Pelvic floor (video)

Your pelvic floor muscles stretch from the bottom of your pelvis and support your bowel and bladder, and your uterus if you’re a woman. Strong pelvic floor muscles also help control urination and bowel movements, normal sexual function, and stability of the abdomen and spine.

Like other muscles, your pelvic floor can become weak. Factors that can contribute to this include age, childbirth, constipation, obesity, chronic cough, heavy lifting, and abdominal or pelvic surgery.

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How to find your pelvic floor muscles

To identify your pelvic floor muscles, try stopping your urine stream for a couple of seconds while emptying your bladder. You use your pelvic floor muscles to do this. Another way is to feel the muscles you use when you imagine stopping the flow of urine and holding in wind. This can be done standing, sitting or lying down.

Tips for good technique

Poor technique can make pelvic floor exercises ineffective or even risk injury. Remember these points:

  • Do not hold your breath.
  • Do not tighten your tummy above the belly button. Focus on pulling up and holding onto urine and wind.
  • Do not try too hard. You may end up contracting nearby muscles rather than the pelvic floor muscles themselves. Try changing positions if you can’t feel the pelvic floor muscles lifting and squeezing.

How to exercise your pelvic floor muscles

Pelvic floor exercises should be done several times a day. You can be standing, sitting or lying down. You can even do them while watching TV or waiting at traffic lights. 

The technique is the same for men and women.

  1. Start by relaxing all of your pelvic floor and tummy (abdominal) muscles.
  2. Gently lift your pelvic floor muscles up and hold while you continue breathing normally. Try to hold the contraction for up to 10 seconds. Relax your muscles slowly after each hold.
  3. Repeat the exercise up to 10 times, with a rest of 10–20 seconds between contractions. Relax your pelvic floor muscles completely during the rest periods.

Seeing a pelvic floor expert

Continence nurses and pelvic floor physiotherapists specialise in pelvic floor exercises. They can assess your pelvic floor function and tailor an exercise program to meet your needs. See a continence nurse or physiotherapist before doing pelvic floor exercises if you:

  • have had recent pelvic or abdominal surgery
  • have problems with urine or faeces leaking when coughing, sneezing, laughing or exercising
  • often need to go to the toilet urgently
  • have difficulty controlling bowel movements and wind
  • feel like you haven’t fully emptied your bowel after bowel movements
  • have dragging, heaviness or a bulge in the vagina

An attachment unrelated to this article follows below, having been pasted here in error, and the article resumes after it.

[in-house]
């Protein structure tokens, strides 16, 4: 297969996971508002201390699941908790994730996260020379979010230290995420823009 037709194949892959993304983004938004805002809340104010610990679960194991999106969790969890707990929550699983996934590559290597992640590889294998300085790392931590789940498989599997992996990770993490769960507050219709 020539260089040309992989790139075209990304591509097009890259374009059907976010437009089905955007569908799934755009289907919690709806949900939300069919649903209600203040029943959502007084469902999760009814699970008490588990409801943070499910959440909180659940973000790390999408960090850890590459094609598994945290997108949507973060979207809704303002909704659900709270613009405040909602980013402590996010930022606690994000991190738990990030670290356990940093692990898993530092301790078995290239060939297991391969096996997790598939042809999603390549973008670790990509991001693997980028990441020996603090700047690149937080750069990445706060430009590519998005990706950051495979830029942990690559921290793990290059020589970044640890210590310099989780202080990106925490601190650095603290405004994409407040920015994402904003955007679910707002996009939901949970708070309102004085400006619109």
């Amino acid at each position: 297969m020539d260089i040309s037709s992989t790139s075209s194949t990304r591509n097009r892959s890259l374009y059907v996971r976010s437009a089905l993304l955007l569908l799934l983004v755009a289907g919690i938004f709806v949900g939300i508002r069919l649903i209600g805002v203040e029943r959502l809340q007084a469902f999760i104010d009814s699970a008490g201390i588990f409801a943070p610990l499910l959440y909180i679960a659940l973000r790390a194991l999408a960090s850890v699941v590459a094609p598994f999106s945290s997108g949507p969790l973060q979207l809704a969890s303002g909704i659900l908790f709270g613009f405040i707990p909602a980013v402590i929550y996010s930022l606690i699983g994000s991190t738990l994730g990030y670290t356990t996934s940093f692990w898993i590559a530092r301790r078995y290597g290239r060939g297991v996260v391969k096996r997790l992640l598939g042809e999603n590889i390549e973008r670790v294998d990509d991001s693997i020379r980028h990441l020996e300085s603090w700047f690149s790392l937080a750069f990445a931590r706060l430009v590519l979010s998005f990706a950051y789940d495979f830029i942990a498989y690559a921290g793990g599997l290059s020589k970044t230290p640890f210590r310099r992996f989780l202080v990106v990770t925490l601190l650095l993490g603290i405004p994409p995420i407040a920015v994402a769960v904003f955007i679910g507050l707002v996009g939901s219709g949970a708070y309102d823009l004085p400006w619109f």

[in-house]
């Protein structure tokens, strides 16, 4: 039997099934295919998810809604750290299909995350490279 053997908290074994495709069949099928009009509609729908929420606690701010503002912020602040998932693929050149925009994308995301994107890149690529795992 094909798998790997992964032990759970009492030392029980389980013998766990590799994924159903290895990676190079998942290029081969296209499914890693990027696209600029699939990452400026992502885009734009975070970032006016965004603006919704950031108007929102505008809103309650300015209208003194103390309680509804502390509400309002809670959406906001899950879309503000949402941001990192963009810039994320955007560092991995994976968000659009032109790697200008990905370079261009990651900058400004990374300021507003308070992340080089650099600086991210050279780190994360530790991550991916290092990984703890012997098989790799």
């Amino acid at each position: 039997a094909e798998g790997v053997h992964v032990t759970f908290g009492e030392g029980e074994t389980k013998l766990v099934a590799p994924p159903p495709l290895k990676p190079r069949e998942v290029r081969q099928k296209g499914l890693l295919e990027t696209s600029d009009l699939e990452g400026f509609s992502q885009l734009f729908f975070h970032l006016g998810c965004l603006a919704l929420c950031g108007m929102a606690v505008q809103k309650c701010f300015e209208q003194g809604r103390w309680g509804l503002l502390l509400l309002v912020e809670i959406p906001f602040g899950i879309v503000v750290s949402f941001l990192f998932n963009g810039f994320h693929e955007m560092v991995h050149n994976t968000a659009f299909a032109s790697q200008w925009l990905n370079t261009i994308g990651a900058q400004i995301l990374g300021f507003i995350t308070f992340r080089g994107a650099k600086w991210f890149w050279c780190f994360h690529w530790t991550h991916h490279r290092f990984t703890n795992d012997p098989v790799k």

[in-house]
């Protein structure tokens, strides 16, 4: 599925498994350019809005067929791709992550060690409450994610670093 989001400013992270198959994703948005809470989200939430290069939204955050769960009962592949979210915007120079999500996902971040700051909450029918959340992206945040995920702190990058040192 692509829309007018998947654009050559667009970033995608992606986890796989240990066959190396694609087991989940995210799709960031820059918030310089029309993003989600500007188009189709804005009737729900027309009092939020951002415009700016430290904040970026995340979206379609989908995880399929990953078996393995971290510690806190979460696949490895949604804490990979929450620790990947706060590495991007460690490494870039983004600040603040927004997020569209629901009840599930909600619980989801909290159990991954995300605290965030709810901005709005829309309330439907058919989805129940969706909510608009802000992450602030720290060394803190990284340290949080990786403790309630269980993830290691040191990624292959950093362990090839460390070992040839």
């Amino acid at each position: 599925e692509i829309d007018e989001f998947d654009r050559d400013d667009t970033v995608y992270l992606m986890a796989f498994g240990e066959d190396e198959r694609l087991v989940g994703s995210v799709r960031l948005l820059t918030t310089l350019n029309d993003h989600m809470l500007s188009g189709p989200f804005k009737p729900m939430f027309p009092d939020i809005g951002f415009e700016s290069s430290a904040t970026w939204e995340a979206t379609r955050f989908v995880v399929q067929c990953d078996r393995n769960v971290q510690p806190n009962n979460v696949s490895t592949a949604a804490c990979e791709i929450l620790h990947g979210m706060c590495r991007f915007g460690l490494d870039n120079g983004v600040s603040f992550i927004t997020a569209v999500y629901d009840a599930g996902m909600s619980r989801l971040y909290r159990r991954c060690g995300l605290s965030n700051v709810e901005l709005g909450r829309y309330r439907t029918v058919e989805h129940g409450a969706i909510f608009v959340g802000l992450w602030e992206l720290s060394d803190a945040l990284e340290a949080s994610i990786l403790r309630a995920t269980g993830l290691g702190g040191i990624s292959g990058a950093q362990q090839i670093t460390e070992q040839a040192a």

• experience a lack of sensation during sex.

For a list of continence nurses and pelvic floor physiotherapists, search the directory at or call the National Continence Helpline on 1800 33 00 66.

To find out about exercises that place less stress on your pelvic floor, you can download the Pelvic Floor First app from the App Store (Apple) or Google Play (Android). To find out more, see

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To download an EPUB to your Kobo from a Mac:

  • download and save the EPUB directly onto your desktop.
  • connect your Kobo to your computer using the USB cable and tap “Connect” on your eReader.
  • open your “Finder” application.
  • select “Kobo eReader” from the listed devices to view the contents of your Kobo.
  • navigate to where you have stored your EPUB file in “Finder”, probably in documents or downloads, and drag and drop it into the Kobo window. You can now disconnect your Kobo to read the eBook.

Turn on your Kobo and your EPUB will be located in “eBooks”, while a PDF will be located in “Documents”.
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  • select the eBook you want from our website and click the link to download it.
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Amazon Kindle 2nd Generation devices

EPUB files can’t be read on the Amazon Kindle™. However, like most eReaders, Kindle™ 2nd Generation devices are able to display PDFs. We recommend that you download the PDF version of this booklet if you would like to read it on a Kindle™.
To transfer a PDF to your Kindle™ via USB cable from your computer or Mac:

  • download the PDF directly onto your computer.
  • connect the USB cable to your computer’s USB port, and the micro USB end of the cable to your Kindle™. Note: the Kindle™ won’t be available as a reading device while it is connected to your computer until it has been disconnected.
  • open the Kindle™ drive and several folders will appear inside. The “Documents” folder is where you will need to copy or drag the PDF to.
  • safely eject your Kindle™ from your computer and unplug the USB cable. Your content will appear on the Home Screen.

Kindle also provides a Kindle Personal Documents Service that allows users to send documents as an attachment directly to your eReader. For more information on this service, visit
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You can also download and open eBooks on Android devices and PCs with appropriate apps or software installed. Suitable eReader apps for Android include Google Play Books, FBReader and Moon+ Reader. Suitable software for PCs include Calibre and Adobe Digital Editions.

This information was last reviewed in April 2019
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